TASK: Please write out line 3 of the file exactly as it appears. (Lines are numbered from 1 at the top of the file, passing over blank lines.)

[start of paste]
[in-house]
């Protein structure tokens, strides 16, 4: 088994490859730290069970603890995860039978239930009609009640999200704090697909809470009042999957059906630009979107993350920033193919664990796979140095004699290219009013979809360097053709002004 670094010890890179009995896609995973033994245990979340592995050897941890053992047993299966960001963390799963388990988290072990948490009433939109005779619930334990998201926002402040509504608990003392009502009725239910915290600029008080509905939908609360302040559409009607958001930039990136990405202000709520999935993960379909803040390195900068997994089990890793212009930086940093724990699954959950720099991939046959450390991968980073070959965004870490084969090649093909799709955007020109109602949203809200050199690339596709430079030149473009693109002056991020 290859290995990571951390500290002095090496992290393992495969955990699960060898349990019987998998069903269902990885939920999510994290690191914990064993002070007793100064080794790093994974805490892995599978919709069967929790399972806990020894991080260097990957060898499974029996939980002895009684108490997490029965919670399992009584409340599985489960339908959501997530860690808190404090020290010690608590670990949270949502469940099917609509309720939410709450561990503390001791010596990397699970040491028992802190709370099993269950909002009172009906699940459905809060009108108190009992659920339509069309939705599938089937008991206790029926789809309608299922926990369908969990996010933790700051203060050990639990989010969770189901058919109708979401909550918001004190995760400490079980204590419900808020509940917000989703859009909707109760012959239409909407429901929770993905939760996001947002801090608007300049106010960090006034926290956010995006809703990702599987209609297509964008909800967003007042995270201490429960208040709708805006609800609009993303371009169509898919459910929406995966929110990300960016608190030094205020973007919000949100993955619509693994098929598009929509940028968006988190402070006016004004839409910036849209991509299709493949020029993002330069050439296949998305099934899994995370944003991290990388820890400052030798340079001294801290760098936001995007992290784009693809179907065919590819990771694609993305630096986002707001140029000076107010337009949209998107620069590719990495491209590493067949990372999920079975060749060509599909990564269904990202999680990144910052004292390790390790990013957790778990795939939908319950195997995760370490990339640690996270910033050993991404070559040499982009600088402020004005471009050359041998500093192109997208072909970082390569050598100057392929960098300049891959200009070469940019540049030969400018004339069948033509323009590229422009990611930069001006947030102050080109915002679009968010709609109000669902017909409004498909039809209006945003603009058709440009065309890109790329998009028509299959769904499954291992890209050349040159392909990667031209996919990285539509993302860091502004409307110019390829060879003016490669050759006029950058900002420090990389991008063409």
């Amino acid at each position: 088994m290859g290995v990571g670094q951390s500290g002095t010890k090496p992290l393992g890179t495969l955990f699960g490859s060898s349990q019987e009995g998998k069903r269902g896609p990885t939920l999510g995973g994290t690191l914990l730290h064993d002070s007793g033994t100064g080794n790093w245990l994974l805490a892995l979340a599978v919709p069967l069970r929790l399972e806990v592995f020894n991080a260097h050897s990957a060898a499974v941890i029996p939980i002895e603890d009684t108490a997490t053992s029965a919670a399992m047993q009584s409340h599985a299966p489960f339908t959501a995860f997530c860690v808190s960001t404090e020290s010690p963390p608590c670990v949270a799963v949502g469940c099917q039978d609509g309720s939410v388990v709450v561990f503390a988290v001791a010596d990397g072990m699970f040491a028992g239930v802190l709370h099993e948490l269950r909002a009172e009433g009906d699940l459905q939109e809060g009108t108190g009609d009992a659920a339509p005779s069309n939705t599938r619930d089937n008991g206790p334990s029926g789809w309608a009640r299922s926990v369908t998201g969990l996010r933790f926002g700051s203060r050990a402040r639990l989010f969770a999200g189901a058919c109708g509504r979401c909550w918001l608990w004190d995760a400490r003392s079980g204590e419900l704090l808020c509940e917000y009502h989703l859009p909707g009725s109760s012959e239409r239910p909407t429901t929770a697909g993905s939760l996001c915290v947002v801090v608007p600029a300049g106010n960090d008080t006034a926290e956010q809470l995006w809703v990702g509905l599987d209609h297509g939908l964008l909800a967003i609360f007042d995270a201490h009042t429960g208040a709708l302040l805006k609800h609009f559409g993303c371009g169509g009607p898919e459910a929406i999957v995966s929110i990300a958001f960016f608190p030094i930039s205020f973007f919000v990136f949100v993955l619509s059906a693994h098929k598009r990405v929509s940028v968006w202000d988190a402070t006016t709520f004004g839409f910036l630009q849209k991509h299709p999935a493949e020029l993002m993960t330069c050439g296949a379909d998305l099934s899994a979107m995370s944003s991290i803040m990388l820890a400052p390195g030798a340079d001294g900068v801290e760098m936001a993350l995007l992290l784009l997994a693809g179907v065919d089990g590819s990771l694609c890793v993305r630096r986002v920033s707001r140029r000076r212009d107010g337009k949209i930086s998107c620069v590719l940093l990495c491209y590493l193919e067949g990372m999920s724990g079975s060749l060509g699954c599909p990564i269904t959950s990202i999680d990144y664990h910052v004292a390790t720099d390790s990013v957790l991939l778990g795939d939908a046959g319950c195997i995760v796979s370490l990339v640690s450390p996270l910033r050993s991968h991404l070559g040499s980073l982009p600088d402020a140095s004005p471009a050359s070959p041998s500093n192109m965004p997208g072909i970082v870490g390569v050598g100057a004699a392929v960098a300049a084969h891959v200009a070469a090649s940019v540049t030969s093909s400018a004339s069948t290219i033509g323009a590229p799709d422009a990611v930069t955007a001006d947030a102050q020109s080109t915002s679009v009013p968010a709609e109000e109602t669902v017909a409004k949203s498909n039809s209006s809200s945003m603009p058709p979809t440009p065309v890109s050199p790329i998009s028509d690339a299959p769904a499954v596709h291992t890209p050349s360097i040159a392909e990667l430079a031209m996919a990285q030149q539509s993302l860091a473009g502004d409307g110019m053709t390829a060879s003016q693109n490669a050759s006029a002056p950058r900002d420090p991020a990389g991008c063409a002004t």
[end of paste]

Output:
């Amino acid at each position: 088994m290859g290995v990571g670094q951390s500290g002095t010890k090496p992290l393992g890179t495969l955990f699960g490859s060898s349990q019987e009995g998998k069903r269902g896609p990885t939920l999510g995973g994290t690191l914990l730290h064993d002070s007793g033994t100064g080794n790093w245990l994974l805490a892995l979340a599978v919709p069967l069970r929790l399972e806990v592995f020894n991080a260097h050897s990957a060898a499974v941890i029996p939980i002895e603890d009684t108490a997490t053992s029965a919670a399992m047993q009584s409340h599985a299966p489960f339908t959501a995860f997530c860690v808190s960001t404090e020290s010690p963390p608590c670990v949270a799963v949502g469940c099917q039978d609509g309720s939410v388990v709450v561990f503390a988290v001791a010596d990397g072990m699970f040491a028992g239930v802190l709370h099993e948490l269950r909002a009172e009433g009906d699940l459905q939109e809060g009108t108190g009609d009992a659920a339509p005779s069309n939705t599938r619930d089937n008991g206790p334990s029926g789809w309608a009640r299922s926990v369908t998201g969990l996010r933790f926002g700051s203060r050990a402040r639990l989010f969770a999200g189901a058919c109708g509504r979401c909550w918001l608990w004190d995760a400490r003392s079980g204590e419900l704090l808020c509940e917000y009502h989703l859009p909707g009725s109760s012959e239409r239910p909407t429901t929770a697909g993905s939760l996001c915290v947002v801090v608007p600029a300049g106010n960090d008080t006034a926290e956010q809470l995006w809703v990702g509905l599987d209609h297509g939908l964008l909800a967003i609360f007042d995270a201490h009042t429960g208040a709708l302040l805006k609800h609009f559409g993303c371009g169509g009607p898919e459910a929406i999957v995966s929110i990300a958001f960016f608190p030094i930039s205020f973007f919000v990136f949100v993955l619509s059906a693994h098929k598009r990405v929509s940028v968006w202000d988190a402070t006016t709520f004004g839409f910036l630009q849209k991509h299709p999935a493949e020029l993002m993960t330069c050439g296949a379909d998305l099934s899994a979107m995370s944003s991290i803040m990388l820890a400052p390195g030798a340079d001294g900068v801290e760098m936001a993350l995007l992290l784009l997994a693809g179907v065919d089990g590819s990771l694609c890793v993305r630096r986002v920033s707001r140029r000076r212009d107010g337009k949209i930086s998107c620069v590719l940093l990495c491209y590493l193919e067949g990372m999920s724990g079975s060749l060509g699954c599909p990564i269904t959950s990202i999680d990144y664990h910052v004292a390790t720099d390790s990013v957790l991939l778990g795939d939908a046959g319950c195997i995760v796979s370490l990339v640690s450390p996270l910033r050993s991968h991404l070559g040499s980073l982009p600088d402020a140095s004005p471009a050359s070959p041998s500093n192109m965004p997208g072909i970082v870490g390569v050598g100057a004699a392929v960098a300049a084969h891959v200009a070469a090649s940019v540049t030969s093909s400018a004339s069948t290219i033509g323009a590229p799709d422009a990611v930069t955007a001006d947030a102050q020109s080109t915002s679009v009013p968010a709609e109000e109602t669902v017909a409004k949203s498909n039809s209006s809200s945003m603009p058709p979809t440009p065309v890109s050199p790329i998009s028509d690339a299959p769904a499954v596709h291992t890209p050349s360097i040159a392909e990667l430079a031209m996919a990285q030149q539509s993302l860091a473009g502004d409307g110019m053709t390829a060879s003016q693109n490669a050759s006029a002056p950058r900002d420090p991020a990389g991008c063409a002004t």